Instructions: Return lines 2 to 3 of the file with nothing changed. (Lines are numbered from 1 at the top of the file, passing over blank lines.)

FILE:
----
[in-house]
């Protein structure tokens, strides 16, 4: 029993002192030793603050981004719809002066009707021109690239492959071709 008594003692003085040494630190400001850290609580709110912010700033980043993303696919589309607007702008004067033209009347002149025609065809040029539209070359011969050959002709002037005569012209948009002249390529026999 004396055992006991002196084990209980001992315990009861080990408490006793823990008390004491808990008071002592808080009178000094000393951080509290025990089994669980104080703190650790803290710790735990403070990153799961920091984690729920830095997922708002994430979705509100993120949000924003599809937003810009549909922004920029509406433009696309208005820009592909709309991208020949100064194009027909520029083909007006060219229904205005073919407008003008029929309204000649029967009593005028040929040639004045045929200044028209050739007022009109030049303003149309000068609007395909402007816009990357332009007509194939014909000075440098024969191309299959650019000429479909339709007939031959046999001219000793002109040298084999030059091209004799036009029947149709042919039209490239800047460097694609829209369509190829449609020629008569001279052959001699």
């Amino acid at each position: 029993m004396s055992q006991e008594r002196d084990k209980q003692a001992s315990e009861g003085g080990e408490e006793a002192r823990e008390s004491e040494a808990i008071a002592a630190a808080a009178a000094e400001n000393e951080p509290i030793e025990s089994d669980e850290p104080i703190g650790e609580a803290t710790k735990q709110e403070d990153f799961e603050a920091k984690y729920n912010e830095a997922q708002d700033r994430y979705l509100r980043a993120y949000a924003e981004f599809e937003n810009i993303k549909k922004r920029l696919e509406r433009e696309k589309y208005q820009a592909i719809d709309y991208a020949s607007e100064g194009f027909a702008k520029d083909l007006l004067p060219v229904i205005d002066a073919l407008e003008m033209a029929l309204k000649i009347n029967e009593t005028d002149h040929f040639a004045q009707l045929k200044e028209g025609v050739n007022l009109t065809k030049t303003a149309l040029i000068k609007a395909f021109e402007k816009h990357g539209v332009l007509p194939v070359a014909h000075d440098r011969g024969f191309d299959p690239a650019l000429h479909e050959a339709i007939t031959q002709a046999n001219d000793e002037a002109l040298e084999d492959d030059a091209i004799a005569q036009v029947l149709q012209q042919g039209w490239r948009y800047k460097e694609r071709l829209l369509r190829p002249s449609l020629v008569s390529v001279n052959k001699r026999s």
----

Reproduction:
């Protein structure tokens, strides 16, 4: 029993002192030793603050981004719809002066009707021109690239492959071709 008594003692003085040494630190400001850290609580709110912010700033980043993303696919589309607007702008004067033209009347002149025609065809040029539209070359011969050959002709002037005569012209948009002249390529026999 004396055992006991002196084990209980001992315990009861080990408490006793823990008390004491808990008071002592808080009178000094000393951080509290025990089994669980104080703190650790803290710790735990403070990153799961920091984690729920830095997922708002994430979705509100993120949000924003599809937003810009549909922004920029509406433009696309208005820009592909709309991208020949100064194009027909520029083909007006060219229904205005073919407008003008029929309204000649029967009593005028040929040639004045045929200044028209050739007022009109030049303003149309000068609007395909402007816009990357332009007509194939014909000075440098024969191309299959650019000429479909339709007939031959046999001219000793002109040298084999030059091209004799036009029947149709042919039209490239800047460097694609829209369509190829449609020629008569001279052959001699």
């Amino acid at each position: 029993m004396s055992q006991e008594r002196d084990k209980q003692a001992s315990e009861g003085g080990e408490e006793a002192r823990e008390s004491e040494a808990i008071a002592a630190a808080a009178a000094e400001n000393e951080p509290i030793e025990s089994d669980e850290p104080i703190g650790e609580a803290t710790k735990q709110e403070d990153f799961e603050a920091k984690y729920n912010e830095a997922q708002d700033r994430y979705l509100r980043a993120y949000a924003e981004f599809e937003n810009i993303k549909k922004r920029l696919e509406r433009e696309k589309y208005q820009a592909i719809d709309y991208a020949s607007e100064g194009f027909a702008k520029d083909l007006l004067p060219v229904i205005d002066a073919l407008e003008m033209a029929l309204k000649i009347n029967e009593t005028d002149h040929f040639a004045q009707l045929k200044e028209g025609v050739n007022l009109t065809k030049t303003a149309l040029i000068k609007a395909f021109e402007k816009h990357g539209v332009l007509p194939v070359a014909h000075d440098r011969g024969f191309d299959p690239a650019l000429h479909e050959a339709i007939t031959q002709a046999n001219d000793e002037a002109l040298e084999d492959d030059a091209i004799a005569q036009v029947l149709q012209q042919g039209w490239r948009y800047k460097e694609r071709l829209l369509r190829p002249s449609l020629v008569s390529v001279n052959k001699r026999s």